ity-uktvā sa mahā-bāhur-ānṛśaṁsa-cikīrṣayā |
bhūṣaṇāny-avamucyāsmai saṁtapta-manase dadau || 6.12
Thus having spoken, he of heroic arm,
Desiring by his action to prevent what injures a man,
And gave [them] to him whose mind was inflamed with grief.
Today's verse can be read as mirroring the four phases identified in the closing verse of the prince's speech, so that the 1st pāda has to do with speaking, the 2nd with the doing of a preventive act, the 3rd with a process of coming undone or letting go, and the 4th with compassionate non-doing, or spontaneous giving, realized in the state of buddha.
In the 1st pāda, then, mahā-bāhur ("of great/long arm") ostensibly describes the prince's genetic inheritance as a mighty-armed royal, but it might also suggest the lengthening and widening that takes place throughout a person's musculature (including that of the arm) when, in the state of buddha, his or her mind is free.
The 2nd pāda might be more simply and elegantly translated "Desiring to do an act of kindness," but ānṛśaṁsa (kindness) is originally negative, from a-nṛ-śaṁsa (not man-injuring), and so the compound ānṛśaṁsa-cikīrṣayā is interesting, bringing to mind in juxtaposition with each other (1) the preventive principle and (2) the desire to do.
Yesterday I asked the question what the Buddha meant by that step or stage (padam) that we sometimes call (regardless of not knowing what we really mean by the word) “enlightenment.” And in looking for clues in Aśvaghoṣa's epic story of Beautiful Happiness, I was struck afresh (having been initially struck five years ago by exactly the same thing) by the strong emphasis on eradication of faults.
For that reason, I take the 3rd pāda of today's verse as a metaphor for letting go of what originally does not belong to us. In Zen parlance, the metaphor corresponds to letting body and mind fall away so that one's original features may shine through. In terms of the most ancient record of what the Buddha actually said, as recorded in Pali, the metaphor corresponds to sacitta paryodapanam, “cleansing one's own mind.”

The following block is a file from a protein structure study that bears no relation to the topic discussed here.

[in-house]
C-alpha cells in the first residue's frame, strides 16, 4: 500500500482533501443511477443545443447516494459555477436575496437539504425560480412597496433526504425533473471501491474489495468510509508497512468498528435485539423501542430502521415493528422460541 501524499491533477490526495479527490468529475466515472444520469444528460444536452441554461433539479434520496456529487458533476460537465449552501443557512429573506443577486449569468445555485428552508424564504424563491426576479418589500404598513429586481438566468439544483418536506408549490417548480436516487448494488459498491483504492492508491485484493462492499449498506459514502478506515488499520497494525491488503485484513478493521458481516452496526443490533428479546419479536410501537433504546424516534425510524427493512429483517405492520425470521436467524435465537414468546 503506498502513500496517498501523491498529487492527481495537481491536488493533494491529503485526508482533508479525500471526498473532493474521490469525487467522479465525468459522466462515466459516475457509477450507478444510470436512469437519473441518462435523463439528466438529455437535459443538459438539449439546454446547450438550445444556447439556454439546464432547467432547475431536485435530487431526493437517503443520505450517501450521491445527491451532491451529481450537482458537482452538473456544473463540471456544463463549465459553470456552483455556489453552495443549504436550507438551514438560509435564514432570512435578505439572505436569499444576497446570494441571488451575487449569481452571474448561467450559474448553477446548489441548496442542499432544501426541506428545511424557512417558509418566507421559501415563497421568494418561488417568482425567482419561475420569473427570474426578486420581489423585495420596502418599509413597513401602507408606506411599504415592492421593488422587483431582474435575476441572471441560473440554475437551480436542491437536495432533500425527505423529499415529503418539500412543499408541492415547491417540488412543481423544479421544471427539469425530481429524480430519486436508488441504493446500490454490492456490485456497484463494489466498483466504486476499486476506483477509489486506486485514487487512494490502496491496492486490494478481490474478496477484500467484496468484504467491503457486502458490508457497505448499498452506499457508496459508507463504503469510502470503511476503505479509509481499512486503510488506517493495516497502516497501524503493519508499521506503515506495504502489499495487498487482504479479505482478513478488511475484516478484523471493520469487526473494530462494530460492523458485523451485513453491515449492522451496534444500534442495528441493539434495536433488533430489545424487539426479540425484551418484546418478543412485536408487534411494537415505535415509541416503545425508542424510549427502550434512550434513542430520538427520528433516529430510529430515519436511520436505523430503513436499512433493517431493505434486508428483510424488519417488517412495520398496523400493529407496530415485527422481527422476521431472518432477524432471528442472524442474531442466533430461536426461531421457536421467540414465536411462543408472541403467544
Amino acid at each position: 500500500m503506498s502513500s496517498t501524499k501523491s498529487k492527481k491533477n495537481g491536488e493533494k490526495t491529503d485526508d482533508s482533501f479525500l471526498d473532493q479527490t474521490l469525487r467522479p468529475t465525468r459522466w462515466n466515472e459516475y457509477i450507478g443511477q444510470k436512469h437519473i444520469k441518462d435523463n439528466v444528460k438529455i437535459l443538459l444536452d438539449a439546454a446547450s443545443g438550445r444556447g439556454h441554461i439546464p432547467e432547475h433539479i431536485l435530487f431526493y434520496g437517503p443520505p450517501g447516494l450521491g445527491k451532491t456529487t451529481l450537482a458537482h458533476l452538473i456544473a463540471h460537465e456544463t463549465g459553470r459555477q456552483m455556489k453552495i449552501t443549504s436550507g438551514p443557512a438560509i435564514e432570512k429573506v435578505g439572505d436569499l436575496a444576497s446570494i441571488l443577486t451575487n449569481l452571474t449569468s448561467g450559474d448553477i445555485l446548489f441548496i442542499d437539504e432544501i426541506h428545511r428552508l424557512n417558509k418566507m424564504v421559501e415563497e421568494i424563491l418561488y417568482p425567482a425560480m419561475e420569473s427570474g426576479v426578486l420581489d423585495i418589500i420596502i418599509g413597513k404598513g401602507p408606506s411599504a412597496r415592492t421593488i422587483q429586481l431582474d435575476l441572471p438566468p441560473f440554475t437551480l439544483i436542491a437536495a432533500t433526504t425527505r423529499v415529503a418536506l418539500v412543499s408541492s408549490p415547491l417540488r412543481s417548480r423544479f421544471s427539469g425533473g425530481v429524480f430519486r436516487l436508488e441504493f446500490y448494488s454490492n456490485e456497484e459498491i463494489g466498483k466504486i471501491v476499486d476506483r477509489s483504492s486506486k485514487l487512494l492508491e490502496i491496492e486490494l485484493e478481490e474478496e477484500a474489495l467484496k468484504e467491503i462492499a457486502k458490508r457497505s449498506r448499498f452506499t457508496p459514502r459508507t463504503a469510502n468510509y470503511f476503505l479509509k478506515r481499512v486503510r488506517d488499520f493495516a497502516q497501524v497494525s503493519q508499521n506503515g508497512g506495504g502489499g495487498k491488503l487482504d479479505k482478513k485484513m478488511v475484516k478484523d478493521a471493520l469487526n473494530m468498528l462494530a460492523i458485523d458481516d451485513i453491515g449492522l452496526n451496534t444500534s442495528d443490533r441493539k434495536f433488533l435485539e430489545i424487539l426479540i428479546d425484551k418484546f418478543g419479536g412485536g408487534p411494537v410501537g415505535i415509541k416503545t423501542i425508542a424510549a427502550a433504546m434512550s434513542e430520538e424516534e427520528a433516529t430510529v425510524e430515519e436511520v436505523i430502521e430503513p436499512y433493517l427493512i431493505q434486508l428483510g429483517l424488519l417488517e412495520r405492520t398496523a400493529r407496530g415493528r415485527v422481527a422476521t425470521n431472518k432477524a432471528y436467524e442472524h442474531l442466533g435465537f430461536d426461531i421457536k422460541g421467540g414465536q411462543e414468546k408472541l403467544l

sabba papassa akaranam
Not to do any evil.
To practise good.
To cleanse one's own mind.
This is the teaching of the buddhas.
Finally with regard to the 4th pāda, the indirect object of the prince's giving ("[them]") is understood to be the ornaments, or items of jewellery, mentioned in the 3rd pāda. Originally, however, asmai saṁtapta-manase dadau simply means "he gave to the one whose mind was inflamed with grief," with no indirect object specified. As such it might work better as a metaphor for the Buddha's giving.
What, in the end, did the Buddha give? Did he give ornaments? Some sūtras, come to think of it, do have "ornament" in their title. But it might be more to the point to acknowledge that the Buddha gave us a means, centred on sitting-meditation, to be practised on an individual basis (each cleansing his or her own mind), for eradicating faults.
iti: “...,” thus
uktvā = abs. vac: to speak
sa (nom. sg. m.): he
mahā-bāhuḥ (nom. sg. m.): mfn. long-armed
ānṛśaṁsa-cikīrṣayā (inst. sg. f.): with the desire to do an absence of harm
anuśaṁsa-cikīrṣayā [EHJ] (inst. sg. f.): with the desire to confer comfort
ānṛśaṁsa: n. (fr. a-nṛ-śaṁsa) absence of cruelty or harm , absence of injury , mildness , kindness , benevolence
nṛ-śaṁsa: mfn. injuring men , mischievous , noxious , cruel , base
anuśaṁsa: m. speaking ill ; comfort, privilege
cikīrṣā: f. intention or desire to make or do or perform (generally ifc.)
bhūṣaṇāni (acc. pl.): n. ornament
avamucya = abs. ava- √ muc : to loosen , let go, unharness
asmai (dat. sg.): to him
saṁtapta-manase (dat. sg.) with a grief-tormented mind
saṁtapta: mfn. greatly heated or inflamed , burnt up &c ; oppressed , pained , tormented , distressed , wearied , fatigued ; n. pain , grief , sorrow
dadau = 3rd pers. sg. perf. dā: to give